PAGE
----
The laboratory fluid analysis values indicating the concentration of each gas component in the formation fluid are determined in mole % and percent of the total formation gases as shown in rows 3 and 4 in Table 1. In an embodiment, the laboratory fluid analysis values in Table 1 were established using formation fluid samples collected from a MDT run on the same well and at the same approximate depth, used to determine the gas trap values. Referring back to FIG. 1, the laboratory fluid analysis values are used to determine a gas trap response factor 16 for each gas component of interest as shown in row 5 of Table 1. The gas trap response factor can be determined by dividing the gas trap value in row 2 by the laboratory fluid analysis value in row 4 of Table 1, for each gas component of interest.

The relative concentrations of the different gas components extracted from the drilling fluid and collected in the head space of the gas trap are not representative of the actual gas concentrations evolving from the drilling fluid. This is largely due to the extraction efficiency of the different gas components. Light hydrocarbons are extracted as a function of their carbon number (volatility and solubility) i.e. methane, is extracted easier than ethane, and ethane is extracted easier than propane. In order to accurately determine the concentration of each gas component, the extraction efficiency relative to methane, or the lightest measured gas component of interest, is also needed to correct the measured gas trap response factor for each gas component.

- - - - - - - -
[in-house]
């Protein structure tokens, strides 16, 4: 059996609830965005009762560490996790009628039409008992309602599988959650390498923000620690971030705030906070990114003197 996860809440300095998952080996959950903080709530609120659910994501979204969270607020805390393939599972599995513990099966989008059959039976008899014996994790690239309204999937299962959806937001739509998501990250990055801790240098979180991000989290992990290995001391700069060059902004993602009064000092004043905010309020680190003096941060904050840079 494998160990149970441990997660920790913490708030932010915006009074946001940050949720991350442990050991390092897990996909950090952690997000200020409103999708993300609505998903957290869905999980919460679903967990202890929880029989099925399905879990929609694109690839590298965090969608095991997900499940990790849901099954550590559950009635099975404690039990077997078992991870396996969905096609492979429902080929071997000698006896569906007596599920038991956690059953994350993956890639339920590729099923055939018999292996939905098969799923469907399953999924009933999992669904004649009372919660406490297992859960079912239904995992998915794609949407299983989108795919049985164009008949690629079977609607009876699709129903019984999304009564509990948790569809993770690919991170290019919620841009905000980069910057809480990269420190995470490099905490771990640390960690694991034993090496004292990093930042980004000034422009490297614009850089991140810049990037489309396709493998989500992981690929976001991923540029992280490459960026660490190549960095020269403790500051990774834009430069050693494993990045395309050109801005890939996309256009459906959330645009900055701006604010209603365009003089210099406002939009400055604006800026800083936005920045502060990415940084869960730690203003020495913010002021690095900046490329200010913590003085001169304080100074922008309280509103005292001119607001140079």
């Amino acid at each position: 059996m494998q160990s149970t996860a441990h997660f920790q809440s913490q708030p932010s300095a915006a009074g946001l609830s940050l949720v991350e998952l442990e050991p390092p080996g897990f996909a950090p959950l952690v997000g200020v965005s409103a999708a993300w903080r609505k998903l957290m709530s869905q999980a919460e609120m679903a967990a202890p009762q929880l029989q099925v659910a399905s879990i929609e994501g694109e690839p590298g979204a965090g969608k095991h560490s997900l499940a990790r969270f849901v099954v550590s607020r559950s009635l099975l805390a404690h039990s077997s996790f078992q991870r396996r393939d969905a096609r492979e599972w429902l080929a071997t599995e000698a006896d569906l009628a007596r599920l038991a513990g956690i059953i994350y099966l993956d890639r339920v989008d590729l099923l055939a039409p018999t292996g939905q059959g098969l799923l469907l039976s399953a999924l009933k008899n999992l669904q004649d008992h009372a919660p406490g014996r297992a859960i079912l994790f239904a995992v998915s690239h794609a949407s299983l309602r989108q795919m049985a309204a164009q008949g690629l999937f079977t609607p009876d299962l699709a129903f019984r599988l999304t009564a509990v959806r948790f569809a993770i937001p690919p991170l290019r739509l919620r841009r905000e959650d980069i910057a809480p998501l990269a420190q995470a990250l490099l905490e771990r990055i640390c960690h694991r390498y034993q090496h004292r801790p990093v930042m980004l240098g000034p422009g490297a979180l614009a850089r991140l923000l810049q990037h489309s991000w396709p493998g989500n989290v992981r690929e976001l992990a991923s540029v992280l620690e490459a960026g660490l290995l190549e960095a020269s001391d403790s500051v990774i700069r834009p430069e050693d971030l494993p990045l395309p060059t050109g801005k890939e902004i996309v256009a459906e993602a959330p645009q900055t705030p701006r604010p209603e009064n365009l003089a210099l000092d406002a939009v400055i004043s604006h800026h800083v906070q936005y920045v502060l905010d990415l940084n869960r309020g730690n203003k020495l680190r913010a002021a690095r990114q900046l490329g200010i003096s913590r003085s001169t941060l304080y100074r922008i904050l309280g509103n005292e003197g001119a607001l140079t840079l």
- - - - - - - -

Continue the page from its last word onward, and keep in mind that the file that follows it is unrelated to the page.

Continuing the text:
A relative response factor is determined 18 for the gas components of interest by dividing the gas trap response factor for each gas component of interest by the gas trap response factor for the gas component with the lowest molecular weight. In the example provided in Table 1, the relative response factors in row 6 are calculated using the gas trap response factor of methane, typically the lowest molecular weight gas component; however, it will be appreciated that ethane could be utilized in the absence of methane and propane could be utilized in the absence of methane and ethane.

The corrected gas trap value for each of the gas components of interest is determined 20 by dividing the gas trap value in row 1 by the relative response factor in row 6 for each gas component of interest. The corrected gas trap values in row 7 and 8, are more representative of the formation fluid than the original gas trap values in rows 1 and 2 as they match the laboratory fluid analysis values in row 4. Gas trap values corrected only with laboratory fluid analysis values without correction for extraction efficiency are not as representative of the gas composition in the formation.

In another embodiment, the determined relative response factors shown in row 6 of Table 1 may be applied to the gas trap data for the rest of the well as shown in Table 2, to correct all the measured the gas trap values at all depths.

TABLE 2
Formation Gas Component
Row C1 C2 C3 C4 C5 Total
1 Gas Trap Value (PPM) 24366 1867 934 656 289 28112
2 Gas Trap Value (%) 86.67% 6.64% 3.32% 2.33% 1.03% 100%
3 Previously Determined Relative 1.00 0.95 0.77 0.74 0.61  97%
Response Factor (RRF)
(GTRF of Cx/GTRF of C1)
4 Corrected Gas Trap Value (PPM) 24366 1971 1214 891 472 28914
(Gas Trap Value/RRF)
5 Corrected Gas Trap Value (%) 84.27% 6.82% 4.20% 3.08% 1.63% 100%
(Corrected Gas Trap Value/Total)